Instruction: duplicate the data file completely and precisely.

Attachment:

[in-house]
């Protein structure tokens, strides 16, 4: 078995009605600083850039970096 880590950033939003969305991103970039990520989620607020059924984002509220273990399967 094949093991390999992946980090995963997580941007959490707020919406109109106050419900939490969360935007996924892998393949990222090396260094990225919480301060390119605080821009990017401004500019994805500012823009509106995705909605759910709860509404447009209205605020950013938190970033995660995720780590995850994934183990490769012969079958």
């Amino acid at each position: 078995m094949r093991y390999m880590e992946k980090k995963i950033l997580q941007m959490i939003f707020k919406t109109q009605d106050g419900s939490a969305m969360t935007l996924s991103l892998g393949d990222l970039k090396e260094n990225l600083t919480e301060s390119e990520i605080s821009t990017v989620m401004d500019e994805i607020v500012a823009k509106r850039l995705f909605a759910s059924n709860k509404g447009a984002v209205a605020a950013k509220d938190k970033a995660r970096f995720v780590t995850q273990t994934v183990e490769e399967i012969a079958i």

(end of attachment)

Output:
[in-house]
């Protein structure tokens, strides 16, 4: 078995009605600083850039970096 880590950033939003969305991103970039990520989620607020059924984002509220273990399967 094949093991390999992946980090995963997580941007959490707020919406109109106050419900939490969360935007996924892998393949990222090396260094990225919480301060390119605080821009990017401004500019994805500012823009509106995705909605759910709860509404447009209205605020950013938190970033995660995720780590995850994934183990490769012969079958």
């Amino acid at each position: 078995m094949r093991y390999m880590e992946k980090k995963i950033l997580q941007m959490i939003f707020k919406t109109q009605d106050g419900s939490a969305m969360t935007l996924s991103l892998g393949d990222l970039k090396e260094n990225l600083t919480e301060s390119e990520i605080s821009t990017v989620m401004d500019e994805i607020v500012a823009k509106r850039l995705f909605a759910s059924n709860k509404g447009a984002v209205a605020a950013k509220d938190k970033a995660r970096f995720v780590t995850q273990t994934v183990e490769e399967i012969a079958i």